More MS news articles for September 2002

Experimental autoimmune encephalitis and inflammation in the absence of interleukin-12

http://www.ncbi.nlm.nih.gov/entrez/query.fcgi?cmd=Retrieve&db=PubMed&list_uids=12189243&dopt=Abstract

Full Text available free at:
http://www.jci.org/cgi/content/full/110/4/493

J Clin Invest 2002 Aug;110(4):493-7
Becher B, Durell BG, Noelle RJ.
Department of Microbiology and Immunology, Dartmouth Medical School, Lebanon, New Hampshire 03756, USA.

IL-12 is considered a critical proinflammatory cytokine for autoimmune diseases such as multiple sclerosis and its animal model, experimental autoimmune encephalomyelitis (EAE).

IL-12 is a heterodimer composed of a p35 subunit and a common p40 subunit shared by other cytokines.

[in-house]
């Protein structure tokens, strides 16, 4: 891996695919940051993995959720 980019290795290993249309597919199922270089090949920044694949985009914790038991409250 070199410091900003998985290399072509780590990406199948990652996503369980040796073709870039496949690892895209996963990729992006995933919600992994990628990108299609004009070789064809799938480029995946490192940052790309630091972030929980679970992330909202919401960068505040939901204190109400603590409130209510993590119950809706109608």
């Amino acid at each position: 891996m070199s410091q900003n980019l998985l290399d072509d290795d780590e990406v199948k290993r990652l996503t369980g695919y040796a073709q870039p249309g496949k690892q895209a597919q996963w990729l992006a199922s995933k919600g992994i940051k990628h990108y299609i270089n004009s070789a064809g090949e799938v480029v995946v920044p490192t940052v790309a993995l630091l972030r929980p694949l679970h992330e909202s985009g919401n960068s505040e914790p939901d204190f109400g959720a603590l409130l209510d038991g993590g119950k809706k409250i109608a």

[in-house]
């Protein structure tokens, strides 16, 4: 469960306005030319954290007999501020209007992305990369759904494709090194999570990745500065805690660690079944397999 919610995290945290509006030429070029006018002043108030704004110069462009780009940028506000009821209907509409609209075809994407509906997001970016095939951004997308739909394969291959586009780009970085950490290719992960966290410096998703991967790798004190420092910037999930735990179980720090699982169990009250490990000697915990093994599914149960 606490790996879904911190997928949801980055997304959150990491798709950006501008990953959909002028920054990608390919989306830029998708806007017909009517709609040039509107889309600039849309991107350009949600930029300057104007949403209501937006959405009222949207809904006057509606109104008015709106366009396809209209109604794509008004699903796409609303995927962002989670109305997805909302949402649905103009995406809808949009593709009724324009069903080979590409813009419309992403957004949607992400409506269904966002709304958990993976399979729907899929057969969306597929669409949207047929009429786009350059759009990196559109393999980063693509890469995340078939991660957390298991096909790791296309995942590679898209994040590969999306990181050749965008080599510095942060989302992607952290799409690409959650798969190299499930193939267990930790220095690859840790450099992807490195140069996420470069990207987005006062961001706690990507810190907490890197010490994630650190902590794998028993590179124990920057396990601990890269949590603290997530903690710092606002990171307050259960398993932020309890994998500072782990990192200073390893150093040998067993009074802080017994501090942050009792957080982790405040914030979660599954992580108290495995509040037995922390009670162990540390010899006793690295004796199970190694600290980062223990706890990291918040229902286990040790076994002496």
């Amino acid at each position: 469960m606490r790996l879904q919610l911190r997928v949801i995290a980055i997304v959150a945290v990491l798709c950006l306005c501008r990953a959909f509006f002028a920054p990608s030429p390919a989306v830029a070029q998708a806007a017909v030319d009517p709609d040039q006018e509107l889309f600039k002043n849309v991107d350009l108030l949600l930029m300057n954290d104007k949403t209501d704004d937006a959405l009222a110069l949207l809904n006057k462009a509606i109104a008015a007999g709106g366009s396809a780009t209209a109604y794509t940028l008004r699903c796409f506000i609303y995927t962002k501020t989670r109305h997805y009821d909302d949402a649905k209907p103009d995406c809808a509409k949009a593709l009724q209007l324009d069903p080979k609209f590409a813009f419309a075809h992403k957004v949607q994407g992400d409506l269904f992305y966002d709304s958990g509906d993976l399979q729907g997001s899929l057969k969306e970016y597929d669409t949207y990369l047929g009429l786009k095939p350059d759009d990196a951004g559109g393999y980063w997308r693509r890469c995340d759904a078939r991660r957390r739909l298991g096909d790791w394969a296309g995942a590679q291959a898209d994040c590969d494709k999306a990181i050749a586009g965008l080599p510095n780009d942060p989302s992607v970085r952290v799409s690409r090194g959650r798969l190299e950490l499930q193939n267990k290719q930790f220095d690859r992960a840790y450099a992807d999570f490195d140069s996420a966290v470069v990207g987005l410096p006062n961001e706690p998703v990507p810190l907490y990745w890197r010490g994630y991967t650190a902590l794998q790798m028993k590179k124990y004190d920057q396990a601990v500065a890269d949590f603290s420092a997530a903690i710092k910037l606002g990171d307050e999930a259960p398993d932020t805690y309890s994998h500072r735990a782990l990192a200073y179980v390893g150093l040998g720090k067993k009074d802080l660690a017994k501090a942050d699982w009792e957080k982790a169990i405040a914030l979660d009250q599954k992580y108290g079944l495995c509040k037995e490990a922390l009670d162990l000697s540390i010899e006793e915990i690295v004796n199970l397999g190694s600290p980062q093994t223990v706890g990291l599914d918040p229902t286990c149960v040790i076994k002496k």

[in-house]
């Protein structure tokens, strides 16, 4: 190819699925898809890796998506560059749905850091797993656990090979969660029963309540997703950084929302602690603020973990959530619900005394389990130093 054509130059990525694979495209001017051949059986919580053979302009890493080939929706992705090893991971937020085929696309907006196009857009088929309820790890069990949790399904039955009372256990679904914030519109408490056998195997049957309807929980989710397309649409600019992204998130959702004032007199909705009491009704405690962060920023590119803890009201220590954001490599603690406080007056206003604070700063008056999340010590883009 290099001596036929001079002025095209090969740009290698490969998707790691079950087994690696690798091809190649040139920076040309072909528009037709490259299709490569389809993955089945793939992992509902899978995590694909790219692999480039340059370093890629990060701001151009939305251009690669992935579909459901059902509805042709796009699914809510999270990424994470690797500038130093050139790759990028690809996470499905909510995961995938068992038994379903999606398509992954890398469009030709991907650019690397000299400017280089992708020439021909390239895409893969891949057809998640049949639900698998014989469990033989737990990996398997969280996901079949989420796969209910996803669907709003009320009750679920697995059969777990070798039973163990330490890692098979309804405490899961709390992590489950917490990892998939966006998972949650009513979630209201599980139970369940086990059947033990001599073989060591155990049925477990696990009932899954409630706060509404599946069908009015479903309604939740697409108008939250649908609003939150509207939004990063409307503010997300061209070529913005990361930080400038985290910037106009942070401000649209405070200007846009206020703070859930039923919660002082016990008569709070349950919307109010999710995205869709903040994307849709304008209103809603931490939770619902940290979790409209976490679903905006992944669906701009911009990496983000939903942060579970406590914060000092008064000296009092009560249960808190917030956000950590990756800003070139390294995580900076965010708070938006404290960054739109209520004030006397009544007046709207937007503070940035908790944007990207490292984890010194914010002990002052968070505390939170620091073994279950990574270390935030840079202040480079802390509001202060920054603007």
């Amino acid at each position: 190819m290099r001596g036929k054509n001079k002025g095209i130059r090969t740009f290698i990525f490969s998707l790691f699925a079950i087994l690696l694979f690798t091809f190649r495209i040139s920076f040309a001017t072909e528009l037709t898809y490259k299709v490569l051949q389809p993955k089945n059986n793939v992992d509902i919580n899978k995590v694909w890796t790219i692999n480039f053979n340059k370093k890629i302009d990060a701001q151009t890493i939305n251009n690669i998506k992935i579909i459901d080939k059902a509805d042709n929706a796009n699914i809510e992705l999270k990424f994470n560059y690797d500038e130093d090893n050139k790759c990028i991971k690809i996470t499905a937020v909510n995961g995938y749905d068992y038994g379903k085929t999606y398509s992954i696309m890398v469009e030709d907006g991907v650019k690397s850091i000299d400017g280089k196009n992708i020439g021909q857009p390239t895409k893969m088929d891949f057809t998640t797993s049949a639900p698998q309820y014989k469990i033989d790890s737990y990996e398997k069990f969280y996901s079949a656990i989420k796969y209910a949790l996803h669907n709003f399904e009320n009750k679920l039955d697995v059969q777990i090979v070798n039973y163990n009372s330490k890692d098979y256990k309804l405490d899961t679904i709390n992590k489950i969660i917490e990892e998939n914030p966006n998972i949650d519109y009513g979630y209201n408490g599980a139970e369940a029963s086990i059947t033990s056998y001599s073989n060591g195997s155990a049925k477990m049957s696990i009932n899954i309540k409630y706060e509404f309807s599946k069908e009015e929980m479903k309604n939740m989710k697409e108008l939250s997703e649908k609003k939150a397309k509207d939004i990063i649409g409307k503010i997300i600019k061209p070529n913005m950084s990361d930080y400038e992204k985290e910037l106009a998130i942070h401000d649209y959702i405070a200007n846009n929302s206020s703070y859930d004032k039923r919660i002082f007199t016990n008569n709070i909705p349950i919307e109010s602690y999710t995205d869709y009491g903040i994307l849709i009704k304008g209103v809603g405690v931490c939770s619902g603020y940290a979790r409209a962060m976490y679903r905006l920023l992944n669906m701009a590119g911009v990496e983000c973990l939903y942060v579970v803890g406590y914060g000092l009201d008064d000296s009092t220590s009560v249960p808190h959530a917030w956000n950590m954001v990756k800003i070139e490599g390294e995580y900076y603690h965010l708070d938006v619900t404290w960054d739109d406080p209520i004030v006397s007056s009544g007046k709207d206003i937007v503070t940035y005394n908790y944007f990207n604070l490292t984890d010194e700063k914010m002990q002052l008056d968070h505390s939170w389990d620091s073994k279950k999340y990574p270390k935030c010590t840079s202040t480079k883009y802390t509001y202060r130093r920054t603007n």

Both IL-12 p40(-/-) and p35(-/-) mice fail to produce IL-12 p70 heterodimer.

However, in contrast to p40(-/-) mice, p35(-/-) mice are highly susceptible to the induction of EAE, establishing that IL-12 p70 is not essential for the development of EAE.

When compared with wild-type mice, both p40(-/-) and p35(-/-) mice show deficiencies in primary IFN-gamma responses by lymph node cells.

Expression profiling of the inflamed CNS revealed that Th2 cytokines such as IL-4 and IL-10 are upregulated in p35(-/-) mice, whereas LT-alpha and TNF-alpha levels are reduced.

These studies show that a molecule other than IL-12 p70, which uses the p40 subunit, fulfills the functions previously attributed to IL-12 with regard to the development and pathogenesis of this autoimmune disease.